I wanted to love this book. I have read several books on Queen Elizabeth, later the Queen Mother. When it opened on her 100th birthday I expected the story to unfold in person over her long life, with concentration on the WWII years.Instead, we get references to and revelations of some secrets that could be problematic if revealed. Mostly, it's negative feelings toward her brother in law The Duke of Windsor and his American born wife, Wallis. The other secrets the character of Queen Elizabeth reveals are , in my opinion, gossip conjecture, or rumors I have read elsewhere. One in particular could simply be a plot device. Sometimes I felt the character of Queen Elizabeth was a fearful, insecure person, and at other times she seemed resolute. I have always felt that the real Queen Elizabeth was an iron butterfly who didn't like to face confrontation and avoided it at all costs. While she was a rock for her husband and family during his reign, she softened and floated through her golden years in a royal cloud of luxury.I think my biggest problem with the book is that it was difficult to reconcile the fictional Queen Elizabeth with the real woman, who still looms large in her country's history and her family's legacy.
  • (3/5)
    Usually I like books by author, especially "The Royal Nanny", "The American Duchess", and my favorite "The First Princess." However, this book fell flat. I felt like I was reading the Nation Enquirer. I felt like I had to choose either Team Duke and Duchess of Windsor or Team King George VI and Queen Elizabeth. I felt the author was Team David and Wallis. Every lurid and sensational rumor or scandal. that could be brought up about the Royal family and the Queen Mother was written about here. Furthermore, there was no authors note to address some of these more sensastionlal speculations. There is also no bibliography to read more about the subjects in this novel. This story begins at the public celebration of the Queen Mother's 100th birthday. The Queen Mother begins reminiscing over her long life beginning in Scotland with her large happy family and doting parents and so the the speculations and "secrets" begin. She grows into a beautiful and accomplished young woman and her problems with David, the Prince of Wales begin. Hence my problem with the novel. I understood the first ten times the author brought it up, the next fifty times were not needed. The Queen Mother was a busy woman with a war on. I doubt she spent every minute obsessing over the Windsors raising a family and helping in the war effort and standing by her husband. There was so much to write about Queen Elizabeth for the book to be so repetitive. The author could have trusted the reader not to forget all the "secrets" without being reminded repeatedly. There were parts of the book that showed real promise and I wish they had been expanded on. The scene between Prince Charles and the Queen Mother. The author was able to show the very real love and affection between them. The scenes of Queen Elizabeth comforting the wounded and her subjects that had been bombed in the East End. These scenes showed her humanity and why her subjects loved her so much. Also, the scenes of the Princess Elizabeth in love and also eager to serve her country. Very good reading. More of this kind of writing would have made this book a more enjoyable read. At least for me. Maybe I am more Team Bertie and Elizabeth.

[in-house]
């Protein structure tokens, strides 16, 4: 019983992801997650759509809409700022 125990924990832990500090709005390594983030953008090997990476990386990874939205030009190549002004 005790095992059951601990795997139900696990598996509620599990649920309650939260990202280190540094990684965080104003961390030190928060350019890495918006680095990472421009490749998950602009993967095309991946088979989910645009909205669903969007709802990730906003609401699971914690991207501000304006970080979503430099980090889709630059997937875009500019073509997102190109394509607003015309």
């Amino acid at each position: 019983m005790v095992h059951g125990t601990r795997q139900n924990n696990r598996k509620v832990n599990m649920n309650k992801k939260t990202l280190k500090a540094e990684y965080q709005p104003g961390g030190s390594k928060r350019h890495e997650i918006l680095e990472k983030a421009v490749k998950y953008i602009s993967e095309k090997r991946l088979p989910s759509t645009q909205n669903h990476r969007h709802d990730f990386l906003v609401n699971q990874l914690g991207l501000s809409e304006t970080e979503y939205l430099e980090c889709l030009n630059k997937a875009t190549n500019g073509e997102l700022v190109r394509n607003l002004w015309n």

• (4/5)
    Queen Elizabeth (the queen mother) struggles through the trials of WWII and secrets of her own past while trying to encourage the country and her husband, King George VI. I really didn't know much about the queen mother, and this was an eye-opening view of her life. I feel I understand more about the royal family than I did before. It also reveals things about Edward VIII, and why Britain was much better off with George VI as king during WWII.
  • (3/5)
    The Queen in the title is Queen Elizabeth's mother, the wife of King George VI. The Queen Mother lived to be over 100 years old; this book covers mainly the years before and up to the end of World War II. The author has researched thoroughly the Queen Mother and the reader can imagine the dialogue being close to true.The Queen had several secrets which I will not reveal most but only the most shocking. The majority of her marriage did not share the bed of her husband but she declared she loved. Both Queen Elizabeth and her sister were not conceived naturally. The royals do make for interesting reading. Queen Mother did have a heavy influence over her husband and even joined him and Winston Churchill during their weekly luncheons. She was an advisor and an influencer. One point of interest, of which I was unaware, Princess Elizabeth fell in love with her future husband Prince Philip at the age of 13 and fought her Mother to stay in contact with him. Elizabeth was not forced to marry that she did not love. Strange that her son was forced to marry Princess Diana. One element of this book that I did not enjoy was the constant reference to how much Queen Mother hated the Duke of Windsor and that horrible woman. After reading this book, I do understand why but for the author to keep repeating the fact was tiresome. Regardless, this is an enjoyable and insightful book about Queen Mother.
  • (4/5)
    I found this book to be a very interesting read. The book takes place in England during WWII and tells the story from Queen Elizabeth's (later known as the Queen Mum) point of view. Elizabeth Bowes Lyon was first in love with David/ Edward, Prince of Wales and later king until he abdicated in order to marry Wallis Simpson. Edward was quite the playboy and we learn of his ill treatment to Elizabeth while she thought she was in love with him..he is not a very nice person. He wasn't interested in her we discover. She does, after turning him down twice, marry the brother "Bertie" second in line to the throne who becomes King George VI after his brother abdicated the throne.So many secrets we discover about the royal family. Secrets that slowly come to light. We live through the war with conversations with Winston Churchill, Queen Elizabeth, King George, their children Princess Elizabeth (the future queen), Princess Margaret. I knew very little about the queen only seeing her as the beloved Queen Mum, mother of the present Queen Elizabeth. So read the book to get the background story and a very interesting story it turned out to be.